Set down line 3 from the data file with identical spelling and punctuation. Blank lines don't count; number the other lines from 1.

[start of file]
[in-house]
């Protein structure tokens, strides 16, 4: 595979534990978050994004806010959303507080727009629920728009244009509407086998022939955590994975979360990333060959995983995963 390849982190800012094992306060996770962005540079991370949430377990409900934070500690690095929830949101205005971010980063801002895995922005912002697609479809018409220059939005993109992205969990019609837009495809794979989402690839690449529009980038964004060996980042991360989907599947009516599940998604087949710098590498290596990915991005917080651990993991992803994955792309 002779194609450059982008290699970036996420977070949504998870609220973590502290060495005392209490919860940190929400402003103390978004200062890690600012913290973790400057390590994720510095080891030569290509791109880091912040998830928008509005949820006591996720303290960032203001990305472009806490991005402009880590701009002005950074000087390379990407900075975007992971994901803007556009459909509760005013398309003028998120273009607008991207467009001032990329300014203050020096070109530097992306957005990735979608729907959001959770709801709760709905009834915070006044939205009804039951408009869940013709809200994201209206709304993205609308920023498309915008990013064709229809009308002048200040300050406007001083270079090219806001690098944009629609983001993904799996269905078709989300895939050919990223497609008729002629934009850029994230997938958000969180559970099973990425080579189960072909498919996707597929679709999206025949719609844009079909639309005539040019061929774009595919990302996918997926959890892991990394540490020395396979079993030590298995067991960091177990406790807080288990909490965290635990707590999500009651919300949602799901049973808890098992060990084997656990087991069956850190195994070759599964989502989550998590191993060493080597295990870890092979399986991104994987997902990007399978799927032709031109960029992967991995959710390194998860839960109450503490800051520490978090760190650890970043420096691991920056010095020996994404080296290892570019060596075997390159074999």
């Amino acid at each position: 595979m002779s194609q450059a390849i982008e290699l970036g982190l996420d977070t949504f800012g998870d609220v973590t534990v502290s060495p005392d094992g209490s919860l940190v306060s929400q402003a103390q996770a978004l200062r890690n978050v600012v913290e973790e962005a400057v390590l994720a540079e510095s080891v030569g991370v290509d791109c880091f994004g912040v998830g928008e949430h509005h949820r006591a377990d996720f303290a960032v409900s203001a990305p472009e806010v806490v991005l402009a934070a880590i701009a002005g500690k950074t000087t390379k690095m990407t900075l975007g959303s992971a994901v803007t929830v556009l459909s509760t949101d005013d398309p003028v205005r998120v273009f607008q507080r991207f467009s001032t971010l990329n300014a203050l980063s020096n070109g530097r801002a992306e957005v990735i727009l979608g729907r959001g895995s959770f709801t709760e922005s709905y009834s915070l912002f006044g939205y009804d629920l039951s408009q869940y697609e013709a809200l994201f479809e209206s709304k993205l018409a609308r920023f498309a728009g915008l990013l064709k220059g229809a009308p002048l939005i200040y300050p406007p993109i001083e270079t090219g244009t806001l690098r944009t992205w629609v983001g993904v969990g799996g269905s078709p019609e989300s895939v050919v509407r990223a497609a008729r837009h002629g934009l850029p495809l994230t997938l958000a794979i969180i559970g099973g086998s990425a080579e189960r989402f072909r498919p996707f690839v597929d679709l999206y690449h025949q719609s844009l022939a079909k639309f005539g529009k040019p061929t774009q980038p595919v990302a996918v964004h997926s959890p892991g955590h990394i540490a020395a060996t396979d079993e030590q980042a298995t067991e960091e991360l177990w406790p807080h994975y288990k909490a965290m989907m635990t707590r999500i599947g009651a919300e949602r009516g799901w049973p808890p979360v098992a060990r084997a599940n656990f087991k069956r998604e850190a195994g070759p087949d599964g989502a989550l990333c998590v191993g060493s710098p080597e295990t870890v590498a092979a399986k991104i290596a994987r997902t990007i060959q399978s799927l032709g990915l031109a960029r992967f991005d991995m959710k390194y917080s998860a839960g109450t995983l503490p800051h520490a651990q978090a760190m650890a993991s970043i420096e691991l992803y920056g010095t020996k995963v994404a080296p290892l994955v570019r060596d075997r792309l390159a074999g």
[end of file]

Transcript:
């Amino acid at each position: 595979m002779s194609q450059a390849i982008e290699l970036g982190l996420d977070t949504f800012g998870d609220v973590t534990v502290s060495p005392d094992g209490s919860l940190v306060s929400q402003a103390q996770a978004l200062r890690n978050v600012v913290e973790e962005a400057v390590l994720a540079e510095s080891v030569g991370v290509d791109c880091f994004g912040v998830g928008e949430h509005h949820r006591a377990d996720f303290a960032v409900s203001a990305p472009e806010v806490v991005l402009a934070a880590i701009a002005g500690k950074t000087t390379k690095m990407t900075l975007g959303s992971a994901v803007t929830v556009l459909s509760t949101d005013d398309p003028v205005r998120v273009f607008q507080r991207f467009s001032t971010l990329n300014a203050l980063s020096n070109g530097r801002a992306e957005v990735i727009l979608g729907r959001g895995s959770f709801t709760e922005s709905y009834s915070l912002f006044g939205y009804d629920l039951s408009q869940y697609e013709a809200l994201f479809e209206s709304k993205l018409a609308r920023f498309a728009g915008l990013l064709k220059g229809a009308p002048l939005i200040y300050p406007p993109i001083e270079t090219g244009t806001l690098r944009t992205w629609v983001g993904v969990g799996g269905s078709p019609e989300s895939v050919v509407r990223a497609a008729r837009h002629g934009l850029p495809l994230t997938l958000a794979i969180i559970g099973g086998s990425a080579e189960r989402f072909r498919p996707f690839v597929d679709l999206y690449h025949q719609s844009l022939a079909k639309f005539g529009k040019p061929t774009q980038p595919v990302a996918v964004h997926s959890p892991g955590h990394i540490a020395a060996t396979d079993e030590q980042a298995t067991e960091e991360l177990w406790p807080h994975y288990k909490a965290m989907m635990t707590r999500i599947g009651a919300e949602r009516g799901w049973p808890p979360v098992a060990r084997a599940n656990f087991k069956r998604e850190a195994g070759p087949d599964g989502a989550l990333c998590v191993g060493s710098p080597e295990t870890v590498a092979a399986k991104i290596a994987r997902t990007i060959q399978s799927l032709g990915l031109a960029r992967f991005d991995m959710k390194y917080s998860a839960g109450t995983l503490p800051h520490a651990q978090a760190m650890a993991s970043i420096e691991l992803y920056g010095t020996k995963v994404a080296p290892l994955v570019r060596d075997r792309l390159a074999g």